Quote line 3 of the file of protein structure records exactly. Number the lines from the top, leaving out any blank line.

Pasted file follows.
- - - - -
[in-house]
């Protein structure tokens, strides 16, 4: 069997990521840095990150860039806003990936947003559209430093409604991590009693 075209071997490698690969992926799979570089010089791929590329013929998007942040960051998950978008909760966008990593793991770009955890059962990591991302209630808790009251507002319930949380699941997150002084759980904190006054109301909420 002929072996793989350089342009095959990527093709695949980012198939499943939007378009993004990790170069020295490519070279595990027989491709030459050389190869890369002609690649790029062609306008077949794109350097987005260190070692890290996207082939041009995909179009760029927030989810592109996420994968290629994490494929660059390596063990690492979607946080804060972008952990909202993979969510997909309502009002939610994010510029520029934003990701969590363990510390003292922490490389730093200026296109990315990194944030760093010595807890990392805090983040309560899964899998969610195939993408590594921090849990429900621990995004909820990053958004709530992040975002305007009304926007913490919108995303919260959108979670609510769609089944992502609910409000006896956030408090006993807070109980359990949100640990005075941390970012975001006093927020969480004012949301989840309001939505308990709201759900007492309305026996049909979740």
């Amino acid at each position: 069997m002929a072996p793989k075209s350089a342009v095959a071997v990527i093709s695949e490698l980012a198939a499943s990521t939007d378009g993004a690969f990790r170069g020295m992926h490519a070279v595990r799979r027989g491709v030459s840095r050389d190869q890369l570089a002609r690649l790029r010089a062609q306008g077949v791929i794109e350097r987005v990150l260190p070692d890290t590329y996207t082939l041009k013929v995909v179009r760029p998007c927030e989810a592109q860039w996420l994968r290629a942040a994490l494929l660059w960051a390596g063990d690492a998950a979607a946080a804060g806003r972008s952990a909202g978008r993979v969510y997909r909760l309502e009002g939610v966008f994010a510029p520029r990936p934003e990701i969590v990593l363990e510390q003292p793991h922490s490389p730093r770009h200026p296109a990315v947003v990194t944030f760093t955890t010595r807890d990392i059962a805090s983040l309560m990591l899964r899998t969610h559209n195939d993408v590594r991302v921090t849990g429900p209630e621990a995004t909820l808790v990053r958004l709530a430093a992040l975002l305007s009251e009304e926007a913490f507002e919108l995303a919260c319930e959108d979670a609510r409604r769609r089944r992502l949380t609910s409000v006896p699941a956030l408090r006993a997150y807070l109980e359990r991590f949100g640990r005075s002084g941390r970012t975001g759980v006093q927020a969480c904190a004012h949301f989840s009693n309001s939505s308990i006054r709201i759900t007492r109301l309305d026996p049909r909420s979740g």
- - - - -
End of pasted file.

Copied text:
């Amino acid at each position: 069997m002929a072996p793989k075209s350089a342009v095959a071997v990527i093709s695949e490698l980012a198939a499943s990521t939007d378009g993004a690969f990790r170069g020295m992926h490519a070279v595990r799979r027989g491709v030459s840095r050389d190869q890369l570089a002609r690649l790029r010089a062609q306008g077949v791929i794109e350097r987005v990150l260190p070692d890290t590329y996207t082939l041009k013929v995909v179009r760029p998007c927030e989810a592109q860039w996420l994968r290629a942040a994490l494929l660059w960051a390596g063990d690492a998950a979607a946080a804060g806003r972008s952990a909202g978008r993979v969510y997909r909760l309502e009002g939610v966008f994010a510029p520029r990936p934003e990701i969590v990593l363990e510390q003292p793991h922490s490389p730093r770009h200026p296109a990315v947003v990194t944030f760093t955890t010595r807890d990392i059962a805090s983040l309560m990591l899964r899998t969610h559209n195939d993408v590594r991302v921090t849990g429900p209630e621990a995004t909820l808790v990053r958004l709530a430093a992040l975002l305007s009251e009304e926007a913490f507002e919108l995303a919260c319930e959108d979670a609510r409604r769609r089944r992502l949380t609910s409000v006896p699941a956030l408090r006993a997150y807070l109980e359990r991590f949100g640990r005075s002084g941390r970012t975001g759980v006093q927020a969480c904190a004012h949301f989840s009693n309001s939505s308990i006054r709201i759900t007492r109301l309305d026996p049909r909420s979740g």